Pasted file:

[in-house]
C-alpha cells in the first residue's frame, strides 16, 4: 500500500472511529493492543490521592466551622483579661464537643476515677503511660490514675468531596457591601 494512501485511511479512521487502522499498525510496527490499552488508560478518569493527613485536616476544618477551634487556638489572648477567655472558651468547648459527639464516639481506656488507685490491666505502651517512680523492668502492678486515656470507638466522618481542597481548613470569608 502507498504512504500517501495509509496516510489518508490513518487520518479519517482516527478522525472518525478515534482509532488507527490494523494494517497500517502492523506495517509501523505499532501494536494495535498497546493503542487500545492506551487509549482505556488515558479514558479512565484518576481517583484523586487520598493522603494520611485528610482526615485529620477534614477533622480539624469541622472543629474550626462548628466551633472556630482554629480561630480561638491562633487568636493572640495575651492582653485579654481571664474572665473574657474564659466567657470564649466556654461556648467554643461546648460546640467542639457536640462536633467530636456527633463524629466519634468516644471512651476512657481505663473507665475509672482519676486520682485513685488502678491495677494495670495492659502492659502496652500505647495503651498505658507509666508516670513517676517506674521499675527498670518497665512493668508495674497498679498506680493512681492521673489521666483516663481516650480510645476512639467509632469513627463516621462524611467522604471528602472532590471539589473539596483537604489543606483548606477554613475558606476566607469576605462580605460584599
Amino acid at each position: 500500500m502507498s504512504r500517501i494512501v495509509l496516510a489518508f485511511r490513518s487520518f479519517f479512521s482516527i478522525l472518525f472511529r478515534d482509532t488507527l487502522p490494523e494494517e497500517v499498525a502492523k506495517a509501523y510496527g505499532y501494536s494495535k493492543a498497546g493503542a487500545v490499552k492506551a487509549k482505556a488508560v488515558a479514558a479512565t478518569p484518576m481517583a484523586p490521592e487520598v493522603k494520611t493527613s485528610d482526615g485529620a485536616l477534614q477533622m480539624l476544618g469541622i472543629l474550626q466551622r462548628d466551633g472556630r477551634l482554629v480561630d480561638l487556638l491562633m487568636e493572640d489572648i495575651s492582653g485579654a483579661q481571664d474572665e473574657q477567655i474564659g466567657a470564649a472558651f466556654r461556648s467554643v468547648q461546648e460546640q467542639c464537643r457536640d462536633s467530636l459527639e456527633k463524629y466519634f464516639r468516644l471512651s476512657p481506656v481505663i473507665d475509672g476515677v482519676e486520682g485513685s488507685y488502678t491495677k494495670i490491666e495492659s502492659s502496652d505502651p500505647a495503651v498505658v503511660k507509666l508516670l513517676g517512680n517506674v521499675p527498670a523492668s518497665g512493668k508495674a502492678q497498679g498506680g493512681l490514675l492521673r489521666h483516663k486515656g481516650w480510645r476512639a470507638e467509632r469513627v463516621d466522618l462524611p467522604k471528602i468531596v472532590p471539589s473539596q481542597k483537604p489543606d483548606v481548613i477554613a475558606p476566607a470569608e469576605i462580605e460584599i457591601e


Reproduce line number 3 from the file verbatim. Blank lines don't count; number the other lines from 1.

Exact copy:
Amino acid at each position: 500500500m502507498s504512504r500517501i494512501v495509509l496516510a489518508f485511511r490513518s487520518f479519517f479512521s482516527i478522525l472518525f472511529r478515534d482509532t488507527l487502522p490494523e494494517e497500517v499498525a502492523k506495517a509501523y510496527g505499532y501494536s494495535k493492543a498497546g493503542a487500545v490499552k492506551a487509549k482505556a488508560v488515558a479514558a479512565t478518569p484518576m481517583a484523586p490521592e487520598v493522603k494520611t493527613s485528610d482526615g485529620a485536616l477534614q477533622m480539624l476544618g469541622i472543629l474550626q466551622r462548628d466551633g472556630r477551634l482554629v480561630d480561638l487556638l491562633m487568636e493572640d489572648i495575651s492582653g485579654a483579661q481571664d474572665e473574657q477567655i474564659g466567657a470564649a472558651f466556654r461556648s467554643v468547648q461546648e460546640q467542639c464537643r457536640d462536633s467530636l459527639e456527633k463524629y466519634f464516639r468516644l471512651s476512657p481506656v481505663i473507665d475509672g476515677v482519676e486520682g485513685s488507685y488502678t491495677k494495670i490491666e495492659s502492659s502496652d505502651p500505647a495503651v498505658v503511660k507509666l508516670l513517676g517512680n517506674v521499675p527498670a523492668s518497665g512493668k508495674a502492678q497498679g498506680g493512681l490514675l492521673r489521666h483516663k486515656g481516650w480510645r476512639a470507638e467509632r469513627v463516621d466522618l462524611p467522604k471528602i468531596v472532590p471539589s473539596q481542597k483537604p489543606d483548606v481548613i477554613a475558606p476566607a470569608e469576605i462580605e460584599i457591601e